Washington Matters


Obama's Cautious Gamble on Iran


President Obama is playing his diplomatic cards on Iran pretty much the way a superpower president needs to. Although marches in the streets continue despite the violent police response, the situation demands a careful and studied approach. As president, Obama doesn't have the luxury of venting about Iran's clerics and the bloody crackdown. Obama doesn't want to spark a conflagration or give Iran's leaders any excuses to get tougher. The bad news for Obama is that the soft public stance on Iran will fuel criticism that he is not tough enough for the world stage.

Obama continues to walk a quiet diplomatic line, sending orchestrated signals and using State Department.-approved language to register deep concern while keeping calm, even as many Republicans, and even some Democrats, itch for something tougher.

I bet President George W. Bush would have responded much the same way as Obama, supporting courageous democratic reformers but not injecting the U.S. in Iran's internal affairs or injecting rhetoric that could harm reformers' efforts and possibly their lives.

Bush acted with similar caution, in fact, when North Korea tested a nuclear device underground in 2006. His spokesman called it "unacceptable" and "provocative" without going much farther.

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Congress is a different story. Nearly 50 pieces of legislation demanding tougher measures against Iran have been introduced in the last few days. It's the legislative practice du jour, and it requires little more than a congressman, a printer and bill number to be assigned.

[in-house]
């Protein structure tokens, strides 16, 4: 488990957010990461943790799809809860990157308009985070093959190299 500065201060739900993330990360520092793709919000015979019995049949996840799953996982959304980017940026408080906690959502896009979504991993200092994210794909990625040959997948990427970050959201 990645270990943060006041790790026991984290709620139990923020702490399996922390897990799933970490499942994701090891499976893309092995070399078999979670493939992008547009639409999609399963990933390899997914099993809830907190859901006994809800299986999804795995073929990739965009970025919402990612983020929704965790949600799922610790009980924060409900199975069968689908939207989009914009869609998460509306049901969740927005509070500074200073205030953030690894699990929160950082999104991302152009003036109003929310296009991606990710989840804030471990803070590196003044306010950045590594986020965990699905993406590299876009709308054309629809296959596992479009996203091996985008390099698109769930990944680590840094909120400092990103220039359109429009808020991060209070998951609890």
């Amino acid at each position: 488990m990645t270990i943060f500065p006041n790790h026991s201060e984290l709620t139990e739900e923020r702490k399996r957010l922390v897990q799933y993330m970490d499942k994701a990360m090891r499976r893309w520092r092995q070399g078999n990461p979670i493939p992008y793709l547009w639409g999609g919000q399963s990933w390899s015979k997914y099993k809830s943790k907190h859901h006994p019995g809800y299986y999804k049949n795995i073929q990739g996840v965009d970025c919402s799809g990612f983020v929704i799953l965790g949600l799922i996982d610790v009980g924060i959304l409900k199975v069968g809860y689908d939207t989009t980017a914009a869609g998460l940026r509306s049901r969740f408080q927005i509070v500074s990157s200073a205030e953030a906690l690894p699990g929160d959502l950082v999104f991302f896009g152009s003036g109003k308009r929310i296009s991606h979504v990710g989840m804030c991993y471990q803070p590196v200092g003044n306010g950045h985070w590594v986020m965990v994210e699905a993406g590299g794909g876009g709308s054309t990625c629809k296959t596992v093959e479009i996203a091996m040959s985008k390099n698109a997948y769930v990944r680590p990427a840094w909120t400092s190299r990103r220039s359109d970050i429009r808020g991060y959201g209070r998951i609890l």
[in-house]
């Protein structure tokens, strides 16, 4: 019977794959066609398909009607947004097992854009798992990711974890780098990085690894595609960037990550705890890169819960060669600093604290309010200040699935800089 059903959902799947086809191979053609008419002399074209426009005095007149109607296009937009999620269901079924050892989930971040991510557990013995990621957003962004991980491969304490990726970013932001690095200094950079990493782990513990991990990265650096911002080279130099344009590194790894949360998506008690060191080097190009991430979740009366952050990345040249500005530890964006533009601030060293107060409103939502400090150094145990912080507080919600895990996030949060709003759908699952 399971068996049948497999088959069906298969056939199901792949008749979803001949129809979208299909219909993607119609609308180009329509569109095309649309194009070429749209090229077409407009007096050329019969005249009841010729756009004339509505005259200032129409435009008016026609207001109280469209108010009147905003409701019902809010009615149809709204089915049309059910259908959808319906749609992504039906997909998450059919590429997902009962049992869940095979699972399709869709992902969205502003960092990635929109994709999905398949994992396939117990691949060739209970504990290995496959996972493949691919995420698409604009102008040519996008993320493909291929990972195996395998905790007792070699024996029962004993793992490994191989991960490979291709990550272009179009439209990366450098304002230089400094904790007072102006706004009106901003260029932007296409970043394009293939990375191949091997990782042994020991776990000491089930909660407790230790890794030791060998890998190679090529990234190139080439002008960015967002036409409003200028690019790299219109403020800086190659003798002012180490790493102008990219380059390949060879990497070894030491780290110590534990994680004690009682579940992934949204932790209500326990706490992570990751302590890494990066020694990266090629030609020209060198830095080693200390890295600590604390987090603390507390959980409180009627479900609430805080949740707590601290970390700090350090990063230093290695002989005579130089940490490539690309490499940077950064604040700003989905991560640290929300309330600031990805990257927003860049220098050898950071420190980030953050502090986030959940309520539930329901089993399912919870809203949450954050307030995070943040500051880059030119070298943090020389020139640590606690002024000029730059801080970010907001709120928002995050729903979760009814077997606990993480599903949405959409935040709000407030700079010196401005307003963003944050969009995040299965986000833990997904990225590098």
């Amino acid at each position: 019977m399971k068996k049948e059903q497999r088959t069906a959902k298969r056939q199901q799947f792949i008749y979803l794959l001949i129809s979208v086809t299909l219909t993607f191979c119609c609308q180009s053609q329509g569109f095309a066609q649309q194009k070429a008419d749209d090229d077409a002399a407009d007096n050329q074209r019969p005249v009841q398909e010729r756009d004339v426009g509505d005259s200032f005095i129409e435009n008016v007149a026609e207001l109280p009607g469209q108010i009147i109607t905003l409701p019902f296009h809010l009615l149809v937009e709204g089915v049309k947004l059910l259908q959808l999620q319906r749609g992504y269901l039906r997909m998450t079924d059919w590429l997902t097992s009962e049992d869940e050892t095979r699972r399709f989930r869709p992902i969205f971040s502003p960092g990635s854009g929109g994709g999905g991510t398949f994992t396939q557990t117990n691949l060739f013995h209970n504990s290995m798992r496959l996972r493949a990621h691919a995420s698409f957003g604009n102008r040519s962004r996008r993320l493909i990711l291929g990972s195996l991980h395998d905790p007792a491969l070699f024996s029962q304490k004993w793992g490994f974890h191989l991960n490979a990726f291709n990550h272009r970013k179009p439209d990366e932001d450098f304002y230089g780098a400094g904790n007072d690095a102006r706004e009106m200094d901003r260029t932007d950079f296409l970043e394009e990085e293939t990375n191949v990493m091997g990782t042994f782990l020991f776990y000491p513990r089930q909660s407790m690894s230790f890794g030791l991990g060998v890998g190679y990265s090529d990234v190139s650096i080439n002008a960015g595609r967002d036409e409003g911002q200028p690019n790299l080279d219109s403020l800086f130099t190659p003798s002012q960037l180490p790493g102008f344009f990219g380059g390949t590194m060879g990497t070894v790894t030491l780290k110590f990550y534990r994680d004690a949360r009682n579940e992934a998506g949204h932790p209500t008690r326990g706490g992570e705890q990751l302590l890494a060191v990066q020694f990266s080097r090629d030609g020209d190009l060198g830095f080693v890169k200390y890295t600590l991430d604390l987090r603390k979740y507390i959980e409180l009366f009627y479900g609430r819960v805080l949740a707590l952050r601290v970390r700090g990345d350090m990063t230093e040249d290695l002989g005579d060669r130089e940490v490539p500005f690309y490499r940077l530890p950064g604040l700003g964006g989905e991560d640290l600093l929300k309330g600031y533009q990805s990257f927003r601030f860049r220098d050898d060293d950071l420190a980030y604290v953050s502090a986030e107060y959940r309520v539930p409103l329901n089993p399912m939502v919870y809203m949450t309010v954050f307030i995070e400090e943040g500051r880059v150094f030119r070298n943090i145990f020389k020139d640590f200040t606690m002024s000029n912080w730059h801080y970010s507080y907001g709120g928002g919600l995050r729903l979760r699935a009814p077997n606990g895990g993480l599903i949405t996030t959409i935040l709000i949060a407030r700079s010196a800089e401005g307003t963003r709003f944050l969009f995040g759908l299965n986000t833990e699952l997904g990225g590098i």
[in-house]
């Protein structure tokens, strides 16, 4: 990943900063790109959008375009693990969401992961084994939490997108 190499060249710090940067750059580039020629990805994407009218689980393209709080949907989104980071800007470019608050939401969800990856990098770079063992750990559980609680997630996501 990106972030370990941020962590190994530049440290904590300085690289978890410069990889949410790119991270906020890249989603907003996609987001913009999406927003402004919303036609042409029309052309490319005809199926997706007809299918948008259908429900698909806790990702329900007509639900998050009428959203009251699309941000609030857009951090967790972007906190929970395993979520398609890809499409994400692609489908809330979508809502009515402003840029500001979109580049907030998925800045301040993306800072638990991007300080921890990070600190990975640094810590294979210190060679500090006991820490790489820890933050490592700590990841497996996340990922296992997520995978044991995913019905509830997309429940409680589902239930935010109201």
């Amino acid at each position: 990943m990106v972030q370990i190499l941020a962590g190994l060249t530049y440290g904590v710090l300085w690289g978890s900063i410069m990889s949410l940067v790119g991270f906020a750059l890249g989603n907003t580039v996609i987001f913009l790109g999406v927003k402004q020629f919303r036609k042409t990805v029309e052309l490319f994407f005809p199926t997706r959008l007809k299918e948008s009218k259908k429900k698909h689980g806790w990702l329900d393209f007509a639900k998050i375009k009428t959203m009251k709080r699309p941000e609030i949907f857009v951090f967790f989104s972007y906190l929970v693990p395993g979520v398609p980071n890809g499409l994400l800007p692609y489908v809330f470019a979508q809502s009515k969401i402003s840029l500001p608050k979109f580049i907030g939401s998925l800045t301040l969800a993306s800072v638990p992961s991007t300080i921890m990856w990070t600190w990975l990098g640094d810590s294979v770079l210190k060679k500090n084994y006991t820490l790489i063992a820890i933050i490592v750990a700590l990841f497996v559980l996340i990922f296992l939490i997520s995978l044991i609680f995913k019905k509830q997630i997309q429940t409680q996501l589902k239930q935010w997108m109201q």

There are bills to limit Export-Import Bank funding to firms dealing with Iran's energy sector. Legislation to restrict U.S. trade with foreign companies selling Iran refined gasoline, of which it has little. Another bill would authorize local and state governments to divest from companies doing work with Iran's energy sector. Another would provide political refugee assistance to protest leaders.

But none of them will be signed into law, not in the short term anyhow. The president has all the authority over foreign policy; his chief of staff could stop such bills with a call to the Senate Democratic leadership.

The most the White House has done so far it to rescind invitations to Iranian diplomats to attend July 4 events at embassies -- a small slap on the wrist (none of the invitations had been accepted, anyway, reportedly).

There'll have to be more response than that at some point, especially if the Iranian election results stand, as it appears they will.

Obama is right in the short term to keep calm with Iran. If the democratic movement is squashed, however, he'll carry the criticism for years -- that he somehow let a huge opportunity get away. It could be that Obama is banking on a young, tech-savvy and energetic movement in Iran to keep the heat on and outlast the regime. Might be a smart call. It's a regime that is clearly bruised, perhaps badly, but one that is gripping power aggressively for now.




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